California real estate and deed of trust disputes | courtroom war stories and lessons learned

Court Intervenes to Halt HOA Election Abuse

Under California law, a homeowners association (HOA) is considered a “quasi-government entity” similar to a municipal government.  And, as courts have noted, “with power, of course, comes the potential for abuse.”

In an opinion recently published by California’s Fourth Appellate District — Takiguchi v. Venetian Condominiums Maintenance Corporation — the court addressed one form of abuse: “when incumbent board directors try to perpetuate their own power by failing to hold regular homeowner meetings or elections.”

Facts: incumbents thwart new election

Venetian Condominiums Maintenance Corporation (Venetian) is a 368-unit condominium project in the University Town Center area of San Diego.  It is a nonprofit mutual benefit corporation governed by California’s Nonprofit Mutual Benefit Corporation Law, found at Corporations Code sections 7110 et seq.

Venetian is run by a board of directors with three directors, and the bylaws require annual member meetings to elect directors at which a quorum must be present.  The board’s special election rules require the appointment of an independent, third-party inspector of elections to preside over the elections, receive ballots, count votes, and determine the results.

Ali Ghorbanzadeh, who owns 18 units, was elected to Venetian’s board of directors in 2008.  In 2009, he appointed his adult son to the board.  From 2009 through at least 2021, Ghorbanzadeh and his son controlled the three-member board.  Guy Takiguchi was elected as the third director in 2015.  From 2009 to 2021, the board repeatedly failed to hold annual elections due to either a purported absence of a quorum or other reasons.

Ghorbanzadeh’s seat was up for re-election at the 2020 annual meeting, and there were two other candidates competing for the seat.  A notice advised that the election would be held, and that owners could attend in person (virtually, due to Covid), by return of a ballot, or by proxy.  By the date of the meeting, the third-party election inspector (Ballot Box) had already received 166 ballots — just short of a quorum — and at the meeting several other unit owners attended virtually in numbers sufficient to constitute a quorum.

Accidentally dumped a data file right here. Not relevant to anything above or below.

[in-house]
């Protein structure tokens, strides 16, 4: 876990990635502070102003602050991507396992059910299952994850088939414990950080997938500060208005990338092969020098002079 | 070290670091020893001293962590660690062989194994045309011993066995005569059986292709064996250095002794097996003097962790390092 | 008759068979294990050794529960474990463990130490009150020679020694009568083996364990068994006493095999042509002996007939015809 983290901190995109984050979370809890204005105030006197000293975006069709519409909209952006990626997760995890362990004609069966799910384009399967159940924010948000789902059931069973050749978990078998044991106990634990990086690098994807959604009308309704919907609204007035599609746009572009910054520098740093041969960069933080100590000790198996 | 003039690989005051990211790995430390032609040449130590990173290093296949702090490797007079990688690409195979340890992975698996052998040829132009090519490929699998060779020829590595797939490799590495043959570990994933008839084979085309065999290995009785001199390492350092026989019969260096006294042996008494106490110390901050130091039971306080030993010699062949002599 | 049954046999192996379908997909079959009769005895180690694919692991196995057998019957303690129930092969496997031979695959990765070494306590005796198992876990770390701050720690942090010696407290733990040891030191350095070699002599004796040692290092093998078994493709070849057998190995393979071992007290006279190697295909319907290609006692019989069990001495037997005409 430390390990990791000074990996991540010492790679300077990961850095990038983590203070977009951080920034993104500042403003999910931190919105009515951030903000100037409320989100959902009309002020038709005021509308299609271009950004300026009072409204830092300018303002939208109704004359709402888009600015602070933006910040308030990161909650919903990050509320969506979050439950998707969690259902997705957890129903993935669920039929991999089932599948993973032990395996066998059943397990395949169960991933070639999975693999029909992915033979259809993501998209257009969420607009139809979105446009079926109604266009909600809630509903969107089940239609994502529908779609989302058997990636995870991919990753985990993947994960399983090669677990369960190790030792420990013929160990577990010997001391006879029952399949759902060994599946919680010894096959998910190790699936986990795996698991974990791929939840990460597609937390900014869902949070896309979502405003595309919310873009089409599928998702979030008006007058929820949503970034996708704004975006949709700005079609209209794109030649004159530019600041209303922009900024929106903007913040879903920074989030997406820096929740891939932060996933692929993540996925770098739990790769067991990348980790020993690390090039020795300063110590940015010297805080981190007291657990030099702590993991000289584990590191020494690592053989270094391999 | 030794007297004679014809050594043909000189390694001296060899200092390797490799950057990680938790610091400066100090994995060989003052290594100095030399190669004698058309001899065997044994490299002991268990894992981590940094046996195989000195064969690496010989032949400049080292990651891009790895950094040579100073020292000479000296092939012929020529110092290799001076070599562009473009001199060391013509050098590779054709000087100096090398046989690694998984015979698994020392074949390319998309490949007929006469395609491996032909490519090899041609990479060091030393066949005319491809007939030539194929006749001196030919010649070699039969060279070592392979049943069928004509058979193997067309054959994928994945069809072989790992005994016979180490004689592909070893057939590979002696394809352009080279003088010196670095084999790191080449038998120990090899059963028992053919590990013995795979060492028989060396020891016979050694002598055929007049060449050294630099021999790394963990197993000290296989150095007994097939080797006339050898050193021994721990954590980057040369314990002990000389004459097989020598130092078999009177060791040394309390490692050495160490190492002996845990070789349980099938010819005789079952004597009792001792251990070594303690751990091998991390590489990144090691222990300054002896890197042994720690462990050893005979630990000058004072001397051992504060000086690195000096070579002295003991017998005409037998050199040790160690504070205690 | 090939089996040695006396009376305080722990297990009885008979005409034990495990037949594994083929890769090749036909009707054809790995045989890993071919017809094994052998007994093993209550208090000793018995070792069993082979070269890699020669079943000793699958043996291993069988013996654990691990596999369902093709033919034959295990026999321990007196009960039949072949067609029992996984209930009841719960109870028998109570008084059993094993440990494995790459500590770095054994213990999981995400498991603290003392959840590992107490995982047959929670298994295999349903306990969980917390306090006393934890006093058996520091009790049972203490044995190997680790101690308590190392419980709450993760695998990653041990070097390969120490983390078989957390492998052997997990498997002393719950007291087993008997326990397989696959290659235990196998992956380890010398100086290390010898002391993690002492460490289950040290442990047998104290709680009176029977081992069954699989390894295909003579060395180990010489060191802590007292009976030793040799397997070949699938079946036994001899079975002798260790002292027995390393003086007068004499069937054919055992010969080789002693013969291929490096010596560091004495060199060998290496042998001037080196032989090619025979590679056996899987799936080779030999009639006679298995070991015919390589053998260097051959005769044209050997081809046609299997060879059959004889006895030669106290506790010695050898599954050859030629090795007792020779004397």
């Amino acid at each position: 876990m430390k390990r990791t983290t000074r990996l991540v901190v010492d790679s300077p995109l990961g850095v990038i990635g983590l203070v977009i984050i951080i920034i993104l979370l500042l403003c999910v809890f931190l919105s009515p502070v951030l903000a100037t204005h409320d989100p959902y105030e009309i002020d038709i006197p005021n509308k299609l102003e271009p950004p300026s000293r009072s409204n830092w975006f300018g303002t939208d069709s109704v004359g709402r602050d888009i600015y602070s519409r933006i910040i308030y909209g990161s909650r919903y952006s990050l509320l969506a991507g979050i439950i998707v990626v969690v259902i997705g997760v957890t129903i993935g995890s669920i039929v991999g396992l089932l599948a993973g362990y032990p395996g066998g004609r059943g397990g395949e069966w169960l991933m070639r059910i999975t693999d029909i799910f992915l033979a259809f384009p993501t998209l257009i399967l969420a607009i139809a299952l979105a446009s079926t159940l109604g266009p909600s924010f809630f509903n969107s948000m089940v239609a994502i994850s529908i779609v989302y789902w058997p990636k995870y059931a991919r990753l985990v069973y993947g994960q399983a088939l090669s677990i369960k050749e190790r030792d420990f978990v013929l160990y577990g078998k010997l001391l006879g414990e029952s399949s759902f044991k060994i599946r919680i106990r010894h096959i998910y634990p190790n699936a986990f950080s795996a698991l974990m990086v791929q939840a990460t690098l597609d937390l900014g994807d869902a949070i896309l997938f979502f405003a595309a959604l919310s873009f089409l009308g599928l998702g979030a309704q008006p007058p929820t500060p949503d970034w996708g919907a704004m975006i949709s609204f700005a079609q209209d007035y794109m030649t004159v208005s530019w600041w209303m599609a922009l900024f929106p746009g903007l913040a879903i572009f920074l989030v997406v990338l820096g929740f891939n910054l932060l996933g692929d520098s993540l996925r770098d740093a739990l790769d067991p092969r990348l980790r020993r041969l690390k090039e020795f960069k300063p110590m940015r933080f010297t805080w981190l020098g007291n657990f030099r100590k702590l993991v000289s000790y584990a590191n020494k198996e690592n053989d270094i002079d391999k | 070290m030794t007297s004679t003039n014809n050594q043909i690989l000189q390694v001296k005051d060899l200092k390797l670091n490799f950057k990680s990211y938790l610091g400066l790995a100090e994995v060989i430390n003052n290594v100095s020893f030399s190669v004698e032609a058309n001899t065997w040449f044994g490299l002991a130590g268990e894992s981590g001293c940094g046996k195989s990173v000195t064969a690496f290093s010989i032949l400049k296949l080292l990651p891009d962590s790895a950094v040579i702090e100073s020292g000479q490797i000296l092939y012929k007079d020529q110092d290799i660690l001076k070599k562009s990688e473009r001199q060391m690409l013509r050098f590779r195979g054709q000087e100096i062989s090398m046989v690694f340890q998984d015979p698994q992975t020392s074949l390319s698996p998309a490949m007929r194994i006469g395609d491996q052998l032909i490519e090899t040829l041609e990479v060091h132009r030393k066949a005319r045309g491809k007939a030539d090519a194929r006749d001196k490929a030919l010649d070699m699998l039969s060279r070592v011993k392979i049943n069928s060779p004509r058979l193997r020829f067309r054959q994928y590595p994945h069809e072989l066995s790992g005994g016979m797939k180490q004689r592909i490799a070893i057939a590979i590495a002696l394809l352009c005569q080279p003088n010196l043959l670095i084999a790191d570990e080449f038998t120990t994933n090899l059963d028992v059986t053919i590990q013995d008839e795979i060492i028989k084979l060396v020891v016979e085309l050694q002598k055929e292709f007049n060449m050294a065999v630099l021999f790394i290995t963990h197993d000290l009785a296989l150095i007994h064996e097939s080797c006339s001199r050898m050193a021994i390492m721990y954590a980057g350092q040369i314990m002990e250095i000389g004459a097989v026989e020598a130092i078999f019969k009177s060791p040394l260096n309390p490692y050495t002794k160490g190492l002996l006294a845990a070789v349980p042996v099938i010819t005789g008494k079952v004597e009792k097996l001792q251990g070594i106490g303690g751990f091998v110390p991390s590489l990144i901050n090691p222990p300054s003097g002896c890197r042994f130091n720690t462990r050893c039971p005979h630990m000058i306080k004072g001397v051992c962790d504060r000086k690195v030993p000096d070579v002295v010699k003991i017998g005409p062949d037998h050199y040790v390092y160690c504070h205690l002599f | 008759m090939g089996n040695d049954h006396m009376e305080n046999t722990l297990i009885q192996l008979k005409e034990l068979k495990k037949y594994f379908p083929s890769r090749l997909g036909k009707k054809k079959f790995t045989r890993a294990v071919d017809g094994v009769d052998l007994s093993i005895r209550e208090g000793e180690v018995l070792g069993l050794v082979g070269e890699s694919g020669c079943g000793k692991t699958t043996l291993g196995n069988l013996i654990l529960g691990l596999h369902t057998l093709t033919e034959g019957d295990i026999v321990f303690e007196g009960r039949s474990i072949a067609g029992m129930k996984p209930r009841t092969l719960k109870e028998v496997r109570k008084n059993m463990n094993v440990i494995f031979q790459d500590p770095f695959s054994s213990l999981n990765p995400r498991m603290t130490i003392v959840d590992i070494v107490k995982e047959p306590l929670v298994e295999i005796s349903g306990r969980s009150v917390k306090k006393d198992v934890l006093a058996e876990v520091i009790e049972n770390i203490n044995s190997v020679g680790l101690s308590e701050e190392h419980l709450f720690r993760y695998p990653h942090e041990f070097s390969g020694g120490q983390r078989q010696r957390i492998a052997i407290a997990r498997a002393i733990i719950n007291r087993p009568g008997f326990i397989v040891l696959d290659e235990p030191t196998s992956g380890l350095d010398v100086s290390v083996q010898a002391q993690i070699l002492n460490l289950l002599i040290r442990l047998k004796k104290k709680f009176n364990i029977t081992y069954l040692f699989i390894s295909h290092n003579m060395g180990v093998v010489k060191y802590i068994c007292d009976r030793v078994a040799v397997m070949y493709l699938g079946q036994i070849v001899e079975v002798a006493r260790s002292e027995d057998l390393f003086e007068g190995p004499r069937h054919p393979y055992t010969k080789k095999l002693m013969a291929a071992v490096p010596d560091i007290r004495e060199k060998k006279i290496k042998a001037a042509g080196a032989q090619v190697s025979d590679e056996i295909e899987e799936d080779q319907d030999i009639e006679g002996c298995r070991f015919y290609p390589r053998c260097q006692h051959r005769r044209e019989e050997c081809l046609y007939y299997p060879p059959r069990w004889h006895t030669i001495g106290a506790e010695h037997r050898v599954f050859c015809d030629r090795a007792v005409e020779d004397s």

However, after an “emergency board meeting,” Ghorbanzadeh announced that the meeting had “failed” due to a lack of a quorum.  As such, the written ballots remained uncounted, and Ghorbanzadeh remained in his director role.

Takiguchi — the third director who objected to Ghorbanzadeh’s conduct — filed a petition in the superior court seeking an order under Corporations Code section 7510 compelling the board to hold the meeting to count the ballots and certify the election results.

Trial court: petition granted; HOA ordered to count and certify the votes

The trial court granted Takiguchi’s petition.  The court held the evidence established that a quorum was present at the election meeting, and ordered Venetian to hold a meeting for the purpose of counting the ballots.

Court of Appeal: affirmed

The Court of Appeal affirmed the trial court’s judgment.

The Court of Appeal first ruled that the trial court’s decision was supported by substantial evidence that a quorum was present at the election meeting.  The evidence showed that in addition to the ballots that had been received in advance of the meeting, additional owners were adequately identified as being present virtually or by telephone.  Those additional attendees, when combined with the ballots already submitted, were sufficient to constitute a quorum under the HOA bylaws.

The Court of Appeal also confirmed that the statute — Corporations Code section 7510(c) — empowered the  trial court to render its order.  The statute provides that if a HOA either fails to hold a regular meeting or fails “to hold a written ballot” within specified time frames, the court “may summarily order the meeting to be held or the ballot to be conducted[.]”  The court held that this language inherently also encompassed “ordering that completed ballots be counted.”

The court noted that one purpose of section 7510 “is to provide a quick judicial fix when an existing board is unfairly retaining its own power by prolonging its existence without holding regular member meetings or elections.”  To achieve this purpose, the court held, the trial court’s statutory authority must include not only ordering the ballot to be “conducted,” but also “counting the completed ballots.”  The court concluded: “Counting the ballots is a necessary part of conducting any bona fide election…. directors cannot be elected unless the ballots are counted.”


Under the Takiguchi opinion, a trial court has authority under Corporations Code section 7510 not only to order an HOA to conduct a meeting or an election ballot, but also to order that the ballots be counted.  This provides a useful tool to dislodge entrenched board members who remain in power by thwarting elections.